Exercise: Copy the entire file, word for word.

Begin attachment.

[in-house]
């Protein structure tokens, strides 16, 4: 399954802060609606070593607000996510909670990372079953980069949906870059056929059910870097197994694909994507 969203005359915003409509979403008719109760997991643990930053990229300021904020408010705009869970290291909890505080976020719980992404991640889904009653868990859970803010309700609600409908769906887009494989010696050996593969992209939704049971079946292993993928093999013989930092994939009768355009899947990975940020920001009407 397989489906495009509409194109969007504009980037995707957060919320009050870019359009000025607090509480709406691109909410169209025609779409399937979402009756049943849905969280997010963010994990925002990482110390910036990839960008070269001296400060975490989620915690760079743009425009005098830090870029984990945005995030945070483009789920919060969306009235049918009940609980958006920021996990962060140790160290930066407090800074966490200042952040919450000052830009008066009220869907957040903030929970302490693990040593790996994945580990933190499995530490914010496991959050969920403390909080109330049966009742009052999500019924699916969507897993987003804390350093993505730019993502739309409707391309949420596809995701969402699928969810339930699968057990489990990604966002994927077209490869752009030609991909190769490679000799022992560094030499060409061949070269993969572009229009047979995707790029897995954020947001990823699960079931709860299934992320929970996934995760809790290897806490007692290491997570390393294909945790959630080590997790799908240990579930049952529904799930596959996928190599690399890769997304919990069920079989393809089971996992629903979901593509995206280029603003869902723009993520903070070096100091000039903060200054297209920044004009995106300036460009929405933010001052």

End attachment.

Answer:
[in-house]
């Protein structure tokens, strides 16, 4: 399954802060609606070593607000996510909670990372079953980069949906870059056929059910870097197994694909994507 969203005359915003409509979403008719109760997991643990930053990229300021904020408010705009869970290291909890505080976020719980992404991640889904009653868990859970803010309700609600409908769906887009494989010696050996593969992209939704049971079946292993993928093999013989930092994939009768355009899947990975940020920001009407 397989489906495009509409194109969007504009980037995707957060919320009050870019359009000025607090509480709406691109909410169209025609779409399937979402009756049943849905969280997010963010994990925002990482110390910036990839960008070269001296400060975490989620915690760079743009425009005098830090870029984990945005995030945070483009789920919060969306009235049918009940609980958006920021996990962060140790160290930066407090800074966490200042952040919450000052830009008066009220869907957040903030929970302490693990040593790996994945580990933190499995530490914010496991959050969920403390909080109330049966009742009052999500019924699916969507897993987003804390350093993505730019993502739309409707391309949420596809995701969402699928969810339930699968057990489990990604966002994927077209490869752009030609991909190769490679000799022992560094030499060409061949070269993969572009229009047979995707790029897995954020947001990823699960079931709860299934992320929970996934995760809790290897806490007692290491997570390393294909945790959630080590997790799908240990579930049952529904799930596959996928190599690399890769997304919990069920079989393809089971996992629903979901593509995206280029603003869902723009993520903070070096100091000039903060200054297209920044004009995106300036460009929405933010001052």